Leukemia

Leukaemia (synonym: leukemia, leukemia) is a malignant disease of the blood system, characterized by proliferation of immature cells of hematopoietic tissue, which lose their ability to ripen. The resulting cells crowd out normal blood-forming organs. The growth of abnormal cells occurs not only in the bone marrow, but also in other tissues and organs, where normal blood formation does not occur. In the peripheral blood along with normal leukocytes come and immature forms. Depending on the types of cells that form the basis of blood, and cellular level at which detected the loss of the ability to ripen, the leukemia is divided into acute and chronic. The latter are divided into mielo - and limfoleikoze. Both chronic and acute leukemia are independent disease. Special forms of leukemia, which are based on the expansion of the items actually reticular stroma, carry the name of retikuleze (see). Original clinical and morphological variant of acute leukemia is erythromelas (see).
Currently, the leukemia is considered as polietiologichesky tumorous disease. In all forms of leukaemia, the number of leukocytes may be increased, normal, or even reduced. The main diagnostic indicator is the presence in punctate bone marrow or peripheral blood of abnormal cells.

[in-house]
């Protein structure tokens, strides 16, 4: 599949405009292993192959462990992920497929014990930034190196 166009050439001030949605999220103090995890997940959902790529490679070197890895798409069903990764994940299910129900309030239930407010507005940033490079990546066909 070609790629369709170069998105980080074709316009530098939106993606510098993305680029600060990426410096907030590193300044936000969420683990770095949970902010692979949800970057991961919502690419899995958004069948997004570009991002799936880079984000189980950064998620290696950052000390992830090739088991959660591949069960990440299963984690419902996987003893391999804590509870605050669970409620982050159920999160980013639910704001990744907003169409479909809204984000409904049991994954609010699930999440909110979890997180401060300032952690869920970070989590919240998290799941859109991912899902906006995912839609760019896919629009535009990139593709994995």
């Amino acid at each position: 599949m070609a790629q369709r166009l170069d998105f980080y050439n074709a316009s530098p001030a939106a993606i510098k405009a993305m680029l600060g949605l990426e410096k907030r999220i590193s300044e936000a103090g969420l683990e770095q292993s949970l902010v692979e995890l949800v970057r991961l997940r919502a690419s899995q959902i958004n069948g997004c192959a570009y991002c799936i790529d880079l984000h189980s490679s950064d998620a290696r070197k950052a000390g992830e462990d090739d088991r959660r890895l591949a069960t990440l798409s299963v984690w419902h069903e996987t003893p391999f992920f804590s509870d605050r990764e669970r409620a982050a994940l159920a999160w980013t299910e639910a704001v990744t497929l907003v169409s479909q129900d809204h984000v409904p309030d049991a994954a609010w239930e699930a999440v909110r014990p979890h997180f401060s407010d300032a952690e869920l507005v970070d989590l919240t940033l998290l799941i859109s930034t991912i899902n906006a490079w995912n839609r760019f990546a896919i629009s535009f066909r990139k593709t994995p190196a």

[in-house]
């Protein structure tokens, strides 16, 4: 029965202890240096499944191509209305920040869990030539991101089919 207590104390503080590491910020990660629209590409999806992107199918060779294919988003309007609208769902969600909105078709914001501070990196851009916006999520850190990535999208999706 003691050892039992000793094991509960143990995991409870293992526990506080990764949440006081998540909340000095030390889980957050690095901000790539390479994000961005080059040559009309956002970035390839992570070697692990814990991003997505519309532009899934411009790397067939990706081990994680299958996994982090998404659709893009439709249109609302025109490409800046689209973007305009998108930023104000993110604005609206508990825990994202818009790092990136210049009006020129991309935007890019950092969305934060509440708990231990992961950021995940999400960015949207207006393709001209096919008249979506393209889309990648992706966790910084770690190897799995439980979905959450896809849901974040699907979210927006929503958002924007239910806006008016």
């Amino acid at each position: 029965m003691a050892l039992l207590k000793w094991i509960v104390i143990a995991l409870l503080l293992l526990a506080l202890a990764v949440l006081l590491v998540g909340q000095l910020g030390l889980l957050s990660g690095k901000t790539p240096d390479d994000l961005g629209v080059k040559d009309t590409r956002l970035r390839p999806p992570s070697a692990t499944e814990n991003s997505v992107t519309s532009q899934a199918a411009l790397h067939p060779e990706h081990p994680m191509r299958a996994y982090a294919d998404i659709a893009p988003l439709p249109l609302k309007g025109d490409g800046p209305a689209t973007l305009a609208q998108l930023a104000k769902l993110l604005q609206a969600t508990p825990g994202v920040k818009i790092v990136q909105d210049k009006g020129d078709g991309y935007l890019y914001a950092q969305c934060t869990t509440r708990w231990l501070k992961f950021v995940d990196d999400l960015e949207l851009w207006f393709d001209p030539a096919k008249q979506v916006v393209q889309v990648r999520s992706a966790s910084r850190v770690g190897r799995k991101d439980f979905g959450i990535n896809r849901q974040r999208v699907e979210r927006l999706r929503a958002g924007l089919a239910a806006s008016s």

Leukaemia (from the Greek. leukos - white; synonym: leukemia, leukemia) is a systemic disease characterized by progressive hyperplastic and metaplastic growth source of cells retikuliarna stroma and their initial transformations in various parenchyma cells of the blood. This process when leukemia is aggressive in nature with generalized defeat systems and organs; it is due to the malignant transformation of cells in the blood and loss of the ability to differentiation (anaplasia). Depending on what the cellular level is detected anaplasia, usually classified L. To retikulez, genocidalists, myelogenous leukemia, limfoleikoze, erythromelas, megakaryocytes L. In patients L. a malignancy of the blood cells finds expression in a wide variety of structural and cytochemical changes both in the kernel and in the cytoplasm, making them a little similar or completely different to physiologically saved cells of hemopoiesis.